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Even Similar Funds Can Have Very Different Returns

Even though their risk characteristics may be similar, passively managed funds in the same asset class may show very different returns over short periods. This is important to note because many investors place far too much importance on short-term data. Let's take a deeper look at these differences.

We'll consider the evidence from four different passively managed small-cap portfolios:

All four portfolios have had fairly similar risk characteristics in terms of weighted average market cap and BtM (book-to-market). Thus, they've similar expected returns. Yet, they've had very different returns over some short periods.

For example, the annual dispersion averaged more than 13 percent for the period 1999-2003 and was as great as 17.7 percent. Then from 2004-07, the dispersion averaged 3.5 percent (still a figure that's likely much higher than the average investor would guess), and never exceeded 5 percent. In 2008 and 2009, with the increased volatility in the market, the yearly dispersion again increased to 7.3 and 10.8 percent respectively.

For the full 11-year period 1999-2009, the yearly dispersion averaged almost 9 percent. However, the cumulative dispersion in returns declined virtually every year. Over the full 11-year period, the dispersion was less than 2.4 percent, demonstrating that much of the differences in annual dispersion are random.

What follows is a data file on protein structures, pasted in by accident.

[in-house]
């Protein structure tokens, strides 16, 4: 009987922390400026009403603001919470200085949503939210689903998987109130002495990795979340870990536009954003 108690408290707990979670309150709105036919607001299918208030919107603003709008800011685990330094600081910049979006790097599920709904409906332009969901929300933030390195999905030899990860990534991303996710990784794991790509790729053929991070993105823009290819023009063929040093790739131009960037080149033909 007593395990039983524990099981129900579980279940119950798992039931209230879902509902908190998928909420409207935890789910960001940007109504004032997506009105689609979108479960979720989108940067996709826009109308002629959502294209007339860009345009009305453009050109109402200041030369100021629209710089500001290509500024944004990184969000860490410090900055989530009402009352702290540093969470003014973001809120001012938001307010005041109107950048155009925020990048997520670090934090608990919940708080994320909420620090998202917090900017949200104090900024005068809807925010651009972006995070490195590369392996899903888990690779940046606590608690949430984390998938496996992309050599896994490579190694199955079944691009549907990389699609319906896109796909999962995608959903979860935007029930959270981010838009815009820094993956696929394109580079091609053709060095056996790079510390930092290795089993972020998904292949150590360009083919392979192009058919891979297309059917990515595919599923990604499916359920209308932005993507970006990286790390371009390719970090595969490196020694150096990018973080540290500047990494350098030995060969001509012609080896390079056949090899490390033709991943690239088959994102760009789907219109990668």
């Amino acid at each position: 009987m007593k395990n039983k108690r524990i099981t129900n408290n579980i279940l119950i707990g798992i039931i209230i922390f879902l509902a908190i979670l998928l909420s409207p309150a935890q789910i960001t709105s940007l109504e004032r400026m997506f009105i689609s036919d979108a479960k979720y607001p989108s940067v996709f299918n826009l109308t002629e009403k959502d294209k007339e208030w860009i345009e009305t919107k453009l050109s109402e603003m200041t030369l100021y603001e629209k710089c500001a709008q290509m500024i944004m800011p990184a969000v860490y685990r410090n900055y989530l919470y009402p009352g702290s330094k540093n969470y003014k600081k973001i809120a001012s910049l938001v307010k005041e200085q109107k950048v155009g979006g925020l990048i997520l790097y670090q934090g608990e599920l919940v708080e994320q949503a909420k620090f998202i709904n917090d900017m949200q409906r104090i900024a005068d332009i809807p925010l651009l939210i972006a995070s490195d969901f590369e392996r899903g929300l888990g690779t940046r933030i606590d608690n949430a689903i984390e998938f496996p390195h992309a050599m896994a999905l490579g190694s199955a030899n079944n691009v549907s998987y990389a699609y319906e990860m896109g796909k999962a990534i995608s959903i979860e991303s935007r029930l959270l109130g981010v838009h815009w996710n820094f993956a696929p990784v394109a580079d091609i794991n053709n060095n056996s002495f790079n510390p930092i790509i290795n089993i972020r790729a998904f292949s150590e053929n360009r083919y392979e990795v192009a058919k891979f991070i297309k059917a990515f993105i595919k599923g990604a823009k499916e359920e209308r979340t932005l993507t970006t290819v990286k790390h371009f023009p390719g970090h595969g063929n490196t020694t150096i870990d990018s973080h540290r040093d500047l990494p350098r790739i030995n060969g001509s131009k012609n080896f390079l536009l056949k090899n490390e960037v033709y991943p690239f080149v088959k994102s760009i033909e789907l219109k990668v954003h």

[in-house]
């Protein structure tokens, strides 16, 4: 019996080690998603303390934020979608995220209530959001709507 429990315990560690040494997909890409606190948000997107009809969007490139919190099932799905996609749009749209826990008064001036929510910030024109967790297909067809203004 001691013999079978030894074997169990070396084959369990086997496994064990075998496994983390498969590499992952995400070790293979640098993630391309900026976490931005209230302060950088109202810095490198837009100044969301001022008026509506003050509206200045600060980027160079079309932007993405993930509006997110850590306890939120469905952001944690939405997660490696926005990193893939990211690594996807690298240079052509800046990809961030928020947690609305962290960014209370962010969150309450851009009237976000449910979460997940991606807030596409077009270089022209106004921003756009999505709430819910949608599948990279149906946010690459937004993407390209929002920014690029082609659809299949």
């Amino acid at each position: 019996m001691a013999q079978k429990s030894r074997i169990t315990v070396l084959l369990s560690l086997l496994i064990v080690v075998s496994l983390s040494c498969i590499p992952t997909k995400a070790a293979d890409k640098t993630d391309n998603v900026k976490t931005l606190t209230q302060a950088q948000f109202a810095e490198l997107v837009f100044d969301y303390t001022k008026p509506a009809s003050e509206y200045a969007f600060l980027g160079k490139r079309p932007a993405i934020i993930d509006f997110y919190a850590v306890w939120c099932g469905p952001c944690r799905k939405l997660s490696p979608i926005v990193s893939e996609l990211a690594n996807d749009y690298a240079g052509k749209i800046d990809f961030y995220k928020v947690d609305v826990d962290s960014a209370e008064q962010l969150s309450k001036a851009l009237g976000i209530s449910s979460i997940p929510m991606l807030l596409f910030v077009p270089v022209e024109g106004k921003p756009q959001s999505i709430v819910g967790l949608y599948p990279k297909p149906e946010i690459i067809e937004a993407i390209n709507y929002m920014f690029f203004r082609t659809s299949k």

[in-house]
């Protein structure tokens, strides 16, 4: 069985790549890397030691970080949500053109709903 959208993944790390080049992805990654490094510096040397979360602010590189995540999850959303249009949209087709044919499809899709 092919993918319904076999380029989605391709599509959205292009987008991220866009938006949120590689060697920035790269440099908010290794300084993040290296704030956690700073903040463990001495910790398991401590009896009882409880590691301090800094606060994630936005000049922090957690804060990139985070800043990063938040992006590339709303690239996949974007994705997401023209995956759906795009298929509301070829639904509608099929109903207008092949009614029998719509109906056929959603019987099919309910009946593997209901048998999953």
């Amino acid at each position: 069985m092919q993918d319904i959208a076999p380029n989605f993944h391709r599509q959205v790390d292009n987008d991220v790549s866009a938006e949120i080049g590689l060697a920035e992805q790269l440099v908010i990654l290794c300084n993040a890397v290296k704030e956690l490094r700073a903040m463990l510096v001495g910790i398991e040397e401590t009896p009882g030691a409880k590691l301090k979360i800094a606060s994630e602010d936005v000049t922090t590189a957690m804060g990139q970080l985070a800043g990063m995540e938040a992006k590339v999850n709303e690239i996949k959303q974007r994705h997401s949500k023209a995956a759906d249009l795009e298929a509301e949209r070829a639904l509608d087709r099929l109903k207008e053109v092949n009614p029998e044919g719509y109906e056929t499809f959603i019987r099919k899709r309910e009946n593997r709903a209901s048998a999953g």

You're best served by looking at the long-term data, and the longer the better. The dispersion of returns in the short-term can be very misleading. For example, despite similar risk characteristics, the DFA Small Cap Portfolio outperformed the S&P 600 Index by about 13 percent in 1999. The following year, the relative performances reversed with the S&P 600 Index outperforming by 9.4 percent. For the full period 1999-2009, the returns dispersion had shrunk to less than 0.5 percent, with the live DFA Small Cap Portfolio outperforming the S&P 600 Index (which has neither expenses or trading costs) 7.4 percent versus 6.9 percent. Over the same period the Russell 2000 returned 5.0 percent.

The following is another example of why you shouldn't pay too much attention to short-term data. The DFA Tax-Managed Small Cap Portfolio is very similar to the DFA Small Cap Portfolio in terms of risk characteristics. The difference is in how the funds are managed for tax efficiency. The Small Cap Portfolio is meant to be held in tax-advantaged or non-taxable accounts and thus seeks to achieve the highest pre-tax return. The tax-managed fund's goal is the highest after-tax return (even if that means lower pre-tax results).

For the full period 1999-2009, the tax-managed fund lost only about 0.2 percent per year to taxes. The Small Cap Portfolio lost about 1.2 percent per year. On a pre-tax basis, through 2008, the tax-managed fund underperformed by 0.35 percent (4.49 percent versus 4.84 percent). Since it had lost about 1 percent less to taxes, it achieved its goal of producing higher after-tax returns. But, you'd have to check for those figures to know that! Let's now look at what happened the following year.

2009 was a very volatile year for the markets. And, as we might expect, the increased volatility led to an increased dispersion of returns. In 2009, the tax-managed fund underperformed its counterpart by just over 10 percent. Thus, for the full 1999-2009 period, the difference in pre-tax returns had widened to 1.07 percent (7.37 percent versus 6.3 percent), meaning the non-tax-managed fund now had a slight advantage (6.17 percent versus 6.1 percent.